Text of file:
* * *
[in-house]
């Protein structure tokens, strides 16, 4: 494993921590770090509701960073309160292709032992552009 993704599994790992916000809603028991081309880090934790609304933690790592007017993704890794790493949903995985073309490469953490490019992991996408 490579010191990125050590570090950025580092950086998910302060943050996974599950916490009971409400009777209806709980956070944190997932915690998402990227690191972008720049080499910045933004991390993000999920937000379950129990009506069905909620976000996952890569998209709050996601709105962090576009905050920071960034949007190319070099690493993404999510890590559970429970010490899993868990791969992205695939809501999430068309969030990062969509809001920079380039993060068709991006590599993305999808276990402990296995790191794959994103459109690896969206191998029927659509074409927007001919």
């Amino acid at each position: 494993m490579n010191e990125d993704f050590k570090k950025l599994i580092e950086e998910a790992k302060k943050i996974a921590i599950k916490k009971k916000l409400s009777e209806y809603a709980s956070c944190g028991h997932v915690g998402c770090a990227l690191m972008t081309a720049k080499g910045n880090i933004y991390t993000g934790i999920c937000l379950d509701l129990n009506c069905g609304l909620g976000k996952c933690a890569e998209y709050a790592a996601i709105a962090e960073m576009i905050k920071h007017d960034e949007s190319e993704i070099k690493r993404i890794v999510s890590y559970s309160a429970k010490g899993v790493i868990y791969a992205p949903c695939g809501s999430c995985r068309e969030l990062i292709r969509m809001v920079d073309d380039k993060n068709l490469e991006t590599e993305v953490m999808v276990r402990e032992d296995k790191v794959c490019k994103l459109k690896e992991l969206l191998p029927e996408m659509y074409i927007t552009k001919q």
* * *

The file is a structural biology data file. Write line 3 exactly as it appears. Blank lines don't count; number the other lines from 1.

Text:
């Amino acid at each position: 494993m490579n010191e990125d993704f050590k570090k950025l599994i580092e950086e998910a790992k302060k943050i996974a921590i599950k916490k009971k916000l409400s009777e209806y809603a709980s956070c944190g028991h997932v915690g998402c770090a990227l690191m972008t081309a720049k080499g910045n880090i933004y991390t993000g934790i999920c937000l379950d509701l129990n009506c069905g609304l909620g976000k996952c933690a890569e998209y709050a790592a996601i709105a962090e960073m576009i905050k920071h007017d960034e949007s190319e993704i070099k690493r993404i890794v999510s890590y559970s309160a429970k010490g899993v790493i868990y791969a992205p949903c695939g809501s999430c995985r068309e969030l990062i292709r969509m809001v920079d073309d380039k993060n068709l490469e991006t590599e993305v953490m999808v276990r402990e032992d296995k790191v794959c490019k994103l459109k690896e992991l969206l191998p029927e996408m659509y074409i927007t552009k001919q």